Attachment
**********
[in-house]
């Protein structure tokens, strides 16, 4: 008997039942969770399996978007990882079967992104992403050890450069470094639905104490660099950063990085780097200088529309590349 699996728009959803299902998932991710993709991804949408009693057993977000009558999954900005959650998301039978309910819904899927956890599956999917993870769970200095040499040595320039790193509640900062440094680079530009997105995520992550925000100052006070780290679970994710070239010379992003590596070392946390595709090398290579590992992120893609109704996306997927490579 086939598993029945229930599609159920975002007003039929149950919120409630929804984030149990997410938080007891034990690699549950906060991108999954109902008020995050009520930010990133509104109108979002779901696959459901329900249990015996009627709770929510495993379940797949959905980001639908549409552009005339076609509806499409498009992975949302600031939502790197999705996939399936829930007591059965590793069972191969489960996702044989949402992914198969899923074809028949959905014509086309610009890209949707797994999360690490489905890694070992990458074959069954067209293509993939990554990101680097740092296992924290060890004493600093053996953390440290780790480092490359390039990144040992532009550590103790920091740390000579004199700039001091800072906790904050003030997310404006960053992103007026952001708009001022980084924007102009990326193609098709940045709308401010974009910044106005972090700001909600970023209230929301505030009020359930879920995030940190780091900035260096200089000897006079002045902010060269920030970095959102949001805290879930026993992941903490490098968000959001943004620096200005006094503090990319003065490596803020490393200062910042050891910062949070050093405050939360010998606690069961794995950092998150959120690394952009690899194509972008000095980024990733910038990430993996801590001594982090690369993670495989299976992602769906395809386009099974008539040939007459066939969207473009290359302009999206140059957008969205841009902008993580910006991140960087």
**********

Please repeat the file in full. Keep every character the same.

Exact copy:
[in-house]
């Protein structure tokens, strides 16, 4: 008997039942969770399996978007990882079967992104992403050890450069470094639905104490660099950063990085780097200088529309590349 699996728009959803299902998932991710993709991804949408009693057993977000009558999954900005959650998301039978309910819904899927956890599956999917993870769970200095040499040595320039790193509640900062440094680079530009997105995520992550925000100052006070780290679970994710070239010379992003590596070392946390595709090398290579590992992120893609109704996306997927490579 086939598993029945229930599609159920975002007003039929149950919120409630929804984030149990997410938080007891034990690699549950906060991108999954109902008020995050009520930010990133509104109108979002779901696959459901329900249990015996009627709770929510495993379940797949959905980001639908549409552009005339076609509806499409498009992975949302600031939502790197999705996939399936829930007591059965590793069972191969489960996702044989949402992914198969899923074809028949959905014509086309610009890209949707797994999360690490489905890694070992990458074959069954067209293509993939990554990101680097740092296992924290060890004493600093053996953390440290780790480092490359390039990144040992532009550590103790920091740390000579004199700039001091800072906790904050003030997310404006960053992103007026952001708009001022980084924007102009990326193609098709940045709308401010974009910044106005972090700001909600970023209230929301505030009020359930879920995030940190780091900035260096200089000897006079002045902010060269920030970095959102949001805290879930026993992941903490490098968000959001943004620096200005006094503090990319003065490596803020490393200062910042050891910062949070050093405050939360010998606690069961794995950092998150959120690394952009690899194509972008000095980024990733910038990430993996801590001594982090690369993670495989299976992602769906395809386009099974008539040939007459066939969207473009290359302009999206140059957008969205841009902008993580910006991140960087």